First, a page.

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Cardinals Walk-Offs and Other Minutiae

"You should treat that Cardinals-Phillies game like a Mets walk-off win. It was as important as any Mets win this season."
-- E-mail from my dad at around midnight, as we chuckled at the notion of the season coming down to rooting for Adam Wainwright and Yadier Molina.

OK, I can do that...

* Let's start here: Yadier Molina is the first player in baseball history to beat the Mets with a Game 7 9th inning home run, then help them out with a walk-off hit the following season.

* It was Molina's 3rd career walk-off hit, his first since 2005. The first of the three came against the Mets and Mike Stanton, on August 7, 2004, a bases loaded, two-out single to give the Cardinals a 2-1 win.

* Molina's 3 walk-off hits break a tie with Bengie for most hits by a Molina brother. Bengie has 2. Jose has none.

* It was the Cardinals 4th walk-off win of the season and their first against the Phillies since a Jim Edmonds 13th inning walk-off home run on April 29, 2004.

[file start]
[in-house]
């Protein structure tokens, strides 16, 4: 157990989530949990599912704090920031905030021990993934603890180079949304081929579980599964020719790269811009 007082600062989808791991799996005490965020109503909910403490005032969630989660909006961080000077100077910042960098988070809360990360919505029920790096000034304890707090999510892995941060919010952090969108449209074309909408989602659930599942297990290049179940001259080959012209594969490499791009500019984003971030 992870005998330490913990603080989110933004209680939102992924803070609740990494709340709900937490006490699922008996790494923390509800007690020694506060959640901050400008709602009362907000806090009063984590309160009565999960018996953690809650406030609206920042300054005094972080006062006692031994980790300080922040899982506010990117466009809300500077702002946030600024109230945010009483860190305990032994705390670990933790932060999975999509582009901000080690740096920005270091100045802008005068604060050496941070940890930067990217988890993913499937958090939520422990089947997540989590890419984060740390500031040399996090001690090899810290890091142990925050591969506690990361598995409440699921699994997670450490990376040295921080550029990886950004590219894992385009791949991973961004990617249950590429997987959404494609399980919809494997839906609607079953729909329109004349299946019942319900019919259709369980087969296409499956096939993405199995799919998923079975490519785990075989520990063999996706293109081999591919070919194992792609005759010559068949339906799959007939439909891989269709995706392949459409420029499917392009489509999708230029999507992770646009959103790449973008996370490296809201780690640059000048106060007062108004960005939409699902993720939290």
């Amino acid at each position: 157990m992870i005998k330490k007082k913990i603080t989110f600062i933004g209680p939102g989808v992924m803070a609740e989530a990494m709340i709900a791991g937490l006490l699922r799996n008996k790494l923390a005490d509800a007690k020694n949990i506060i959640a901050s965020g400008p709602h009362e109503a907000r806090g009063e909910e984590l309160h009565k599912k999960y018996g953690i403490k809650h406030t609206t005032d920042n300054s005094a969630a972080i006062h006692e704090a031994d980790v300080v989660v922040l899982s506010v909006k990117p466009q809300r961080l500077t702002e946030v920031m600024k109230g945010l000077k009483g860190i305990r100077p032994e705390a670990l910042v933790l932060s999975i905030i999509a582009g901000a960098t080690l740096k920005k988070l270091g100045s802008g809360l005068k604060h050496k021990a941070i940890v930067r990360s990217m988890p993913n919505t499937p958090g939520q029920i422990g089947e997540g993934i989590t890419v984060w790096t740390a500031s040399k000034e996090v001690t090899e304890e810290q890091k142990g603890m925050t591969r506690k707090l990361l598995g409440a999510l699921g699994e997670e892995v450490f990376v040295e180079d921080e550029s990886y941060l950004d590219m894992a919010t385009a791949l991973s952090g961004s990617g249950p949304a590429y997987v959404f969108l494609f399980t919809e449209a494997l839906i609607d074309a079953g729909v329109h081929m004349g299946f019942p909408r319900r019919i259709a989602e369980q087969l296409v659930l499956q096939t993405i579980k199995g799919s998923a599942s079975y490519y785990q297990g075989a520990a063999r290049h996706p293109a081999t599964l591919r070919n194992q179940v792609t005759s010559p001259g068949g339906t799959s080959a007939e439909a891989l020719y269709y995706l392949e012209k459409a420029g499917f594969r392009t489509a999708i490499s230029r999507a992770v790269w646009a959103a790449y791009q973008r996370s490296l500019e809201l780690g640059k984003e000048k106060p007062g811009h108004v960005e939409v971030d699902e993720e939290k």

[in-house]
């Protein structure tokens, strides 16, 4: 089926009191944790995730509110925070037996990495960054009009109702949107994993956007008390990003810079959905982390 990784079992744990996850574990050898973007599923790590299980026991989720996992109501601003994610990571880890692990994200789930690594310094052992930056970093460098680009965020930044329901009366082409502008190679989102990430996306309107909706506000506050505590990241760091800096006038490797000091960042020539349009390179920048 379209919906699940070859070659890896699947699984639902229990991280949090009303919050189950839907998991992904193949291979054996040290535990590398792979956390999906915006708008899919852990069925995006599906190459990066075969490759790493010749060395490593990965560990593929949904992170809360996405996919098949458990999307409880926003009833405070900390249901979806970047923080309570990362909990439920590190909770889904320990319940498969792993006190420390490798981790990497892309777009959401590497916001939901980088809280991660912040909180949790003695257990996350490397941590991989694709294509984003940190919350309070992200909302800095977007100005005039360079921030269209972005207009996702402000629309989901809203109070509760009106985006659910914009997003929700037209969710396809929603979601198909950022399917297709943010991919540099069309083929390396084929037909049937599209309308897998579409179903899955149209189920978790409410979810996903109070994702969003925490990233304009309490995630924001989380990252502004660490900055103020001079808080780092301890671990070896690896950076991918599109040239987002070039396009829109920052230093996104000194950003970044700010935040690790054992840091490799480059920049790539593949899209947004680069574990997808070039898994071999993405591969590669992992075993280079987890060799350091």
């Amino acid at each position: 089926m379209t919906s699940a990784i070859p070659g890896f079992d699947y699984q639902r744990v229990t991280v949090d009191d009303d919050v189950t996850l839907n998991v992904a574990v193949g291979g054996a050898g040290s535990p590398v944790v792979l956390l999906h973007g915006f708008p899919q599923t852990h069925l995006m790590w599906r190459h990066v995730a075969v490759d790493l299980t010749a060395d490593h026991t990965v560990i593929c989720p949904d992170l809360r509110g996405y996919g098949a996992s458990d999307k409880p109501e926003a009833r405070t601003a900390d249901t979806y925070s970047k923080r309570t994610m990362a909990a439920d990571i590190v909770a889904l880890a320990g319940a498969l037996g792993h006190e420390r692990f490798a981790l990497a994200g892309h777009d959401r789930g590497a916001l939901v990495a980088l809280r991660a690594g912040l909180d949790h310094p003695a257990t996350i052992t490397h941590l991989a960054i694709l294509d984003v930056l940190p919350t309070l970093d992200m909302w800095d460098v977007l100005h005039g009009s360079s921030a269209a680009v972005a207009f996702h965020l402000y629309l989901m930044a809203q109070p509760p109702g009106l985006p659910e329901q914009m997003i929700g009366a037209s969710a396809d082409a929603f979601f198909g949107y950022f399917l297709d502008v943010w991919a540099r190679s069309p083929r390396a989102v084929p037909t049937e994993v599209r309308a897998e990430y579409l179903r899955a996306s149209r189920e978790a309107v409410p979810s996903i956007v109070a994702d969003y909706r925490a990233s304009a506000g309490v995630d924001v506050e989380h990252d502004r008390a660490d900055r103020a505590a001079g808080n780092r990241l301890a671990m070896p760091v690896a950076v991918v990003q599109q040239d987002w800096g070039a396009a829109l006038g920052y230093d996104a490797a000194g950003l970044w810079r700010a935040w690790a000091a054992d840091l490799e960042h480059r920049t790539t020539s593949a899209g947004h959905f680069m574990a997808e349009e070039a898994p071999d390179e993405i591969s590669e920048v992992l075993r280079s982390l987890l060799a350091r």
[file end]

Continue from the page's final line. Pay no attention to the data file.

* It was the Phillies 8th walk-off loss of the season and the 2nd that ended with Brett Myers on the mound. It was their second 2-1 walk-off loss of the season, with the other occurring against the Reds (Brandon Phillips single) on April 20).

* It was the first time since August 2, 1997, in which the Cardinals beat the Phillies, despite scoring 2 or fewer runs. The Cardinals had lost their last 7 games to the Phillies in which they scored 2 or fewer runs.

* The difference in the standings? Well, this is the 3rd time this season that the Phillies have lost a game in which they allowed 2 runs or fewer. They were 32-0 in such games last season.

* Had it been the Mets winning, it would have been only the 2nd time in team history that they earned a 2-1 walk-off win against the Phillies. The other was on April 8, 1975, when Joe Torre opened the season with a game-ending hit.

True Melinas know...This was not the most crushing Phillies walk-off defeat to take place on a September 19. Let's harken back to September 19, 1964, for a moment. The first-place Phillies went 16 innings with the Dodgers, losing 4-3. The winning run scored on a straight steal of home by daring Dodgers outfielder Willie Davis. The loss didn't seem like such a big deal at the time, since the Phils still led the NL by 5 1/2 games, but it turned out to be. Two days later began a 10-game losing streak and a historic Phillies collapse that ended with the Cardinals as NL (and eventual World Series) champs.


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